As an avid angler and staunch supporter of recreational angling opportunities, my research interests focus on the conservation of sport fisheries. Recreational angling not only boasts significant economic merit, but also aesthetic, spiritual, and cultural value. However, preserving this activity for generations to come relies on sound, science-based management. My goal is to bring knowledge I have gained through experience to guide management practices.
Prior research includes: evaluating the sub-lethal and lethal impacts of specialized catch-and-release angling on muskellunge, one of North America's largest and most elusive game fish species; determining the effects of acute temperature change on largemouth and smallmouth bass egg and fry survival, which has garnered much interest from fish hatchery personnel in an effort to refine rearing efficiency; and the behavioral ecology of muskellunge evaluated using novel acoustic transmitters equipped with activity and depth sensors. I have a keen interest in the use of telemetry devices to follow our finned friends through their liquid worlds and relish any opportunity to use biotelemetry to address management issues. Finally, I feel strongly about bridging the communication gap between researchers and the public. To help fulfill this goal, I am a frequent public speaker and writer for outdoor publications, welcoming opportunities to do both and to interact with the public.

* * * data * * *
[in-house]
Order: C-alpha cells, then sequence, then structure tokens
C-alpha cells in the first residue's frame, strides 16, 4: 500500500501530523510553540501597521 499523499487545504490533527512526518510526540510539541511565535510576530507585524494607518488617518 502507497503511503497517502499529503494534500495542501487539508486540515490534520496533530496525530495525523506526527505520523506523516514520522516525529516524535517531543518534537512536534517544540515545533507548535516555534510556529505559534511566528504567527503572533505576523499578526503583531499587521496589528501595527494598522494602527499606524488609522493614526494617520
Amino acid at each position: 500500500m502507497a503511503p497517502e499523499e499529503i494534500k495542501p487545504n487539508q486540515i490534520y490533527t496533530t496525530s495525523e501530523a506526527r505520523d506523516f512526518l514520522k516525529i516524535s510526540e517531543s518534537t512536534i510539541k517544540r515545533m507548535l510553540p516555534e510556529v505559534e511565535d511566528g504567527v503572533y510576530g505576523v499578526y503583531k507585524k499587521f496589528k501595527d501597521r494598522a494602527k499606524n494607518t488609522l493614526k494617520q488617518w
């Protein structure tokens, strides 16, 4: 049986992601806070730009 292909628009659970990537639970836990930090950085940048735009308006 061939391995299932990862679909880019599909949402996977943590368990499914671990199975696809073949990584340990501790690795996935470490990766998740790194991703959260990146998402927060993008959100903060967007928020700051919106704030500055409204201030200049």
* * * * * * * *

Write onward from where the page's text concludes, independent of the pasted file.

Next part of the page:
Currently, I am a Fisheries Research Scientist assisting biologists with the Illinois Department of Natural Resources' Lake Michigan Program to research and manage Lake Michigan fisheries, such as lake trout and Chinook salmon. Many of our projects include multi-agency collaboration, as well as angler involvement to improve Lake Michigan fisheries.